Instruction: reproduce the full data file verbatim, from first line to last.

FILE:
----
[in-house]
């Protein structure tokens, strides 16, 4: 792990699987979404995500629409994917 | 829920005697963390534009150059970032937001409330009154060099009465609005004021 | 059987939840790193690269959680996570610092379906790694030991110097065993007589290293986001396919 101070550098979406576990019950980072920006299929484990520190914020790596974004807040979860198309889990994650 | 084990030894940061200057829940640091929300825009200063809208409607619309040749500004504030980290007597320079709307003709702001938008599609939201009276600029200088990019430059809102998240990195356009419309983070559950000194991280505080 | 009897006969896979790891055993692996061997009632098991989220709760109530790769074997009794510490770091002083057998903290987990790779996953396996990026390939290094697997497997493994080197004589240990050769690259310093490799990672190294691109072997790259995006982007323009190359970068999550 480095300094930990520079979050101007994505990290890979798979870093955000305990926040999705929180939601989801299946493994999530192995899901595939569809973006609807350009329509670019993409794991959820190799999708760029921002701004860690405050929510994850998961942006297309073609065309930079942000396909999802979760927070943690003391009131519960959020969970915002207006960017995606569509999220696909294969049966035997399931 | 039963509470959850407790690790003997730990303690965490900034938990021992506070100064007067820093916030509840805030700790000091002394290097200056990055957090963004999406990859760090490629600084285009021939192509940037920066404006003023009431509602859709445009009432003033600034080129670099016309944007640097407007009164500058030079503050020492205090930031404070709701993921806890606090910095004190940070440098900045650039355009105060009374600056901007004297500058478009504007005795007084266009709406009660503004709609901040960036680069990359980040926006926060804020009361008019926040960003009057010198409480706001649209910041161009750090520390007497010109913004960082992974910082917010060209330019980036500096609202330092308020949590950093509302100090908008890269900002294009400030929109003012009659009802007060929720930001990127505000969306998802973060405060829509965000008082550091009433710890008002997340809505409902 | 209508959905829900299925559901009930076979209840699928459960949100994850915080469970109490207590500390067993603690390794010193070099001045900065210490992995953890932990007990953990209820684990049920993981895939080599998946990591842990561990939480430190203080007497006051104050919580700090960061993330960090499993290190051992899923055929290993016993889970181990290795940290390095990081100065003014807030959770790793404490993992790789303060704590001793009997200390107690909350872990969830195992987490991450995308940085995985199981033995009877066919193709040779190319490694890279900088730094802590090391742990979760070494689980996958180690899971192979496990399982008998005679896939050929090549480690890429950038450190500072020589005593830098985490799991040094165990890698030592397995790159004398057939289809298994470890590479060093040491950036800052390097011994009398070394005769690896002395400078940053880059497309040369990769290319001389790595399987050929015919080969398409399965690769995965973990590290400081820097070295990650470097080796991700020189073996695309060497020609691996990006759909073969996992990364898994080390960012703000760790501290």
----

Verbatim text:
[in-house]
């Protein structure tokens, strides 16, 4: 792990699987979404995500629409994917 | 829920005697963390534009150059970032937001409330009154060099009465609005004021 | 059987939840790193690269959680996570610092379906790694030991110097065993007589290293986001396919 101070550098979406576990019950980072920006299929484990520190914020790596974004807040979860198309889990994650 | 084990030894940061200057829940640091929300825009200063809208409607619309040749500004504030980290007597320079709307003709702001938008599609939201009276600029200088990019430059809102998240990195356009419309983070559950000194991280505080 | 009897006969896979790891055993692996061997009632098991989220709760109530790769074997009794510490770091002083057998903290987990790779996953396996990026390939290094697997497997493994080197004589240990050769690259310093490799990672190294691109072997790259995006982007323009190359970068999550 480095300094930990520079979050101007994505990290890979798979870093955000305990926040999705929180939601989801299946493994999530192995899901595939569809973006609807350009329509670019993409794991959820190799999708760029921002701004860690405050929510994850998961942006297309073609065309930079942000396909999802979760927070943690003391009131519960959020969970915002207006960017995606569509999220696909294969049966035997399931 | 039963509470959850407790690790003997730990303690965490900034938990021992506070100064007067820093916030509840805030700790000091002394290097200056990055957090963004999406990859760090490629600084285009021939192509940037920066404006003023009431509602859709445009009432003033600034080129670099016309944007640097407007009164500058030079503050020492205090930031404070709701993921806890606090910095004190940070440098900045650039355009105060009374600056901007004297500058478009504007005795007084266009709406009660503004709609901040960036680069990359980040926006926060804020009361008019926040960003009057010198409480706001649209910041161009750090520390007497010109913004960082992974910082917010060209330019980036500096609202330092308020949590950093509302100090908008890269900002294009400030929109003012009659009802007060929720930001990127505000969306998802973060405060829509965000008082550091009433710890008002997340809505409902 | 209508959905829900299925559901009930076979209840699928459960949100994850915080469970109490207590500390067993603690390794010193070099001045900065210490992995953890932990007990953990209820684990049920993981895939080599998946990591842990561990939480430190203080007497006051104050919580700090960061993330960090499993290190051992899923055929290993016993889970181990290795940290390095990081100065003014807030959770790793404490993992790789303060704590001793009997200390107690909350872990969830195992987490991450995308940085995985199981033995009877066919193709040779190319490694890279900088730094802590090391742990979760070494689980996958180690899971192979496990399982008998005679896939050929090549480690890429950038450190500072020589005593830098985490799991040094165990890698030592397995790159004398057939289809298994470890590479060093040491950036800052390097011994009398070394005769690896002395400078940053880059497309040369990769290319001389790595399987050929015919080969398409399965690769995965973990590290400081820097070295990650470097080796991700020189073996695309060497020609691996990006759909073969996992990364898994080390960012703000760790501290």